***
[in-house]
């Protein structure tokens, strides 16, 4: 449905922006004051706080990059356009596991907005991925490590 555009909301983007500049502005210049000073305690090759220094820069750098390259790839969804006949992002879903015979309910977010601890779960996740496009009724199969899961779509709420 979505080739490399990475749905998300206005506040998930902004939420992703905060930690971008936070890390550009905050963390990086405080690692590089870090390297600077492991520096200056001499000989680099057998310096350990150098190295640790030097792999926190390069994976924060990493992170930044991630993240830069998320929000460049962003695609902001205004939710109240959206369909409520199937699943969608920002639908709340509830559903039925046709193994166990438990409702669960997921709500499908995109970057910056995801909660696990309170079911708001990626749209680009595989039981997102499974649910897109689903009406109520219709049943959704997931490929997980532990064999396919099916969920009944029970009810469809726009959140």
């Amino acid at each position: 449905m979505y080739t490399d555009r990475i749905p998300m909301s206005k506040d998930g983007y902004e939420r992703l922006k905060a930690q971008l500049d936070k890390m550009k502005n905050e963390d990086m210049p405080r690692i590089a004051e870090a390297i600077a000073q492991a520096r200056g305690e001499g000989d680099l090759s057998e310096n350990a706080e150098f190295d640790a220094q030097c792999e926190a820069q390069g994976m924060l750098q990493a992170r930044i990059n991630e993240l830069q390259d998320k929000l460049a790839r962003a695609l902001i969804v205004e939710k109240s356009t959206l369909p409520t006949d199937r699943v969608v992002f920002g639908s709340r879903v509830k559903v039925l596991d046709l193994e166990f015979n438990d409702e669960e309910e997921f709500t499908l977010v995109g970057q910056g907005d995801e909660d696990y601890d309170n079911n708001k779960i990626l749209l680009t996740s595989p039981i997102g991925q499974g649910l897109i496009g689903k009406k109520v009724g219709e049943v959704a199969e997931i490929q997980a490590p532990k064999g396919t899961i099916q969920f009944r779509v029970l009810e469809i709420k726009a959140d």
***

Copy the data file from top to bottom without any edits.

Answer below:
[in-house]
């Protein structure tokens, strides 16, 4: 449905922006004051706080990059356009596991907005991925490590 555009909301983007500049502005210049000073305690090759220094820069750098390259790839969804006949992002879903015979309910977010601890779960996740496009009724199969899961779509709420 979505080739490399990475749905998300206005506040998930902004939420992703905060930690971008936070890390550009905050963390990086405080690692590089870090390297600077492991520096200056001499000989680099057998310096350990150098190295640790030097792999926190390069994976924060990493992170930044991630993240830069998320929000460049962003695609902001205004939710109240959206369909409520199937699943969608920002639908709340509830559903039925046709193994166990438990409702669960997921709500499908995109970057910056995801909660696990309170079911708001990626749209680009595989039981997102499974649910897109689903009406109520219709049943959704997931490929997980532990064999396919099916969920009944029970009810469809726009959140």
């Amino acid at each position: 449905m979505y080739t490399d555009r990475i749905p998300m909301s206005k506040d998930g983007y902004e939420r992703l922006k905060a930690q971008l500049d936070k890390m550009k502005n905050e963390d990086m210049p405080r690692i590089a004051e870090a390297i600077a000073q492991a520096r200056g305690e001499g000989d680099l090759s057998e310096n350990a706080e150098f190295d640790a220094q030097c792999e926190a820069q390069g994976m924060l750098q990493a992170r930044i990059n991630e993240l830069q390259d998320k929000l460049a790839r962003a695609l902001i969804v205004e939710k109240s356009t959206l369909p409520t006949d199937r699943v969608v992002f920002g639908s709340r879903v509830k559903v039925l596991d046709l193994e166990f015979n438990d409702e669960e309910e997921f709500t499908l977010v995109g970057q910056g907005d995801e909660d696990y601890d309170n079911n708001k779960i990626l749209l680009t996740s595989p039981i997102g991925q499974g649910l897109i496009g689903k009406k109520v009724g219709e049943v959704a199969e997931i490929q997980a490590p532990k064999g396919t899961i099916q969920f009944r779509v029970l009810e469809i709420k726009a959140d």